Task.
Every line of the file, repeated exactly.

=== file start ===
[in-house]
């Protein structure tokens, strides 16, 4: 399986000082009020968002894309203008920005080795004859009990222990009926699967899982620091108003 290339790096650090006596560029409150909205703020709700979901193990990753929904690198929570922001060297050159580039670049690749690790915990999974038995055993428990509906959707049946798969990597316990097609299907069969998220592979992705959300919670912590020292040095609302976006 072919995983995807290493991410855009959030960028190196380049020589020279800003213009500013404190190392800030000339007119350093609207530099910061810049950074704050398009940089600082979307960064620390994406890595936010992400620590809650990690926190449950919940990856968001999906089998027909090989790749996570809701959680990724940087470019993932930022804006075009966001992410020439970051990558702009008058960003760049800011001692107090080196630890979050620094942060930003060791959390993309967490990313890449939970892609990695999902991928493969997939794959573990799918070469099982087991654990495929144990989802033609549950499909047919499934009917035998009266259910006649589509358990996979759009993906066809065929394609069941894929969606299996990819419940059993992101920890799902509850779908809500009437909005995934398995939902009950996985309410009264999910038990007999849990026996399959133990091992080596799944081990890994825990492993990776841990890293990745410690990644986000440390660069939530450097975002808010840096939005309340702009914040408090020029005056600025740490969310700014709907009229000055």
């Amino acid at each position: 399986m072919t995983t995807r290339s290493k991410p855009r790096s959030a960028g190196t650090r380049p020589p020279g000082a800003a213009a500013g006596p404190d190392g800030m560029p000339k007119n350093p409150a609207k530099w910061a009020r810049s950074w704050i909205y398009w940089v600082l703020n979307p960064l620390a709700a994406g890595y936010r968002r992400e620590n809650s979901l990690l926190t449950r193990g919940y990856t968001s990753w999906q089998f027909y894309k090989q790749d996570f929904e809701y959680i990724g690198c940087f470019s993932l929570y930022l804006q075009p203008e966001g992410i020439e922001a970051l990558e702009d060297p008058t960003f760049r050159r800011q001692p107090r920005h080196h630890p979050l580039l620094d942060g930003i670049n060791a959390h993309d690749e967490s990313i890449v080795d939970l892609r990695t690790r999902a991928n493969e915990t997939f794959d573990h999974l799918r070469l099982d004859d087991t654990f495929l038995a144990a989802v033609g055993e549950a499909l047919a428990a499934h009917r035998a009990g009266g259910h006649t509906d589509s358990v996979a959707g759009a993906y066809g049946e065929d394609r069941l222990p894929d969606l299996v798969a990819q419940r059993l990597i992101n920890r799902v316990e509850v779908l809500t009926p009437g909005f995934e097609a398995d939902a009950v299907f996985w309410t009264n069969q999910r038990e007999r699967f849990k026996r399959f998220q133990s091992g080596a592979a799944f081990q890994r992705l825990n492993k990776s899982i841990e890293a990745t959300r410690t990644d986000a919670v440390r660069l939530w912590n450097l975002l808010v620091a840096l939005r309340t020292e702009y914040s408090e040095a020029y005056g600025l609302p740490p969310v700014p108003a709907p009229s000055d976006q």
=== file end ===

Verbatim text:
[in-house]
């Protein structure tokens, strides 16, 4: 399986000082009020968002894309203008920005080795004859009990222990009926699967899982620091108003 290339790096650090006596560029409150909205703020709700979901193990990753929904690198929570922001060297050159580039670049690749690790915990999974038995055993428990509906959707049946798969990597316990097609299907069969998220592979992705959300919670912590020292040095609302976006 072919995983995807290493991410855009959030960028190196380049020589020279800003213009500013404190190392800030000339007119350093609207530099910061810049950074704050398009940089600082979307960064620390994406890595936010992400620590809650990690926190449950919940990856968001999906089998027909090989790749996570809701959680990724940087470019993932930022804006075009966001992410020439970051990558702009008058960003760049800011001692107090080196630890979050620094942060930003060791959390993309967490990313890449939970892609990695999902991928493969997939794959573990799918070469099982087991654990495929144990989802033609549950499909047919499934009917035998009266259910006649589509358990996979759009993906066809065929394609069941894929969606299996990819419940059993992101920890799902509850779908809500009437909005995934398995939902009950996985309410009264999910038990007999849990026996399959133990091992080596799944081990890994825990492993990776841990890293990745410690990644986000440390660069939530450097975002808010840096939005309340702009914040408090020029005056600025740490969310700014709907009229000055």
């Amino acid at each position: 399986m072919t995983t995807r290339s290493k991410p855009r790096s959030a960028g190196t650090r380049p020589p020279g000082a800003a213009a500013g006596p404190d190392g800030m560029p000339k007119n350093p409150a609207k530099w910061a009020r810049s950074w704050i909205y398009w940089v600082l703020n979307p960064l620390a709700a994406g890595y936010r968002r992400e620590n809650s979901l990690l926190t449950r193990g919940y990856t968001s990753w999906q089998f027909y894309k090989q790749d996570f929904e809701y959680i990724g690198c940087f470019s993932l929570y930022l804006q075009p203008e966001g992410i020439e922001a970051l990558e702009d060297p008058t960003f760049r050159r800011q001692p107090r920005h080196h630890p979050l580039l620094d942060g930003i670049n060791a959390h993309d690749e967490s990313i890449v080795d939970l892609r990695t690790r999902a991928n493969e915990t997939f794959d573990h999974l799918r070469l099982d004859d087991t654990f495929l038995a144990a989802v033609g055993e549950a499909l047919a428990a499934h009917r035998a009990g009266g259910h006649t509906d589509s358990v996979a959707g759009a993906y066809g049946e065929d394609r069941l222990p894929d969606l299996v798969a990819q419940r059993l990597i992101n920890r799902v316990e509850v779908l809500t009926p009437g909005f995934e097609a398995d939902a009950v299907f996985w309410t009264n069969q999910r038990e007999r699967f849990k026996r399959f998220q133990s091992g080596a592979a799944f081990q890994r992705l825990n492993k990776s899982i841990e890293a990745t959300r410690t990644d986000a919670v440390r660069l939530w912590n450097l975002l808010v620091a840096l939005r309340t020292e702009y914040s408090e040095a020029y005056g600025l609302p740490p969310v700014p108003a709907p009229s000055d976006q």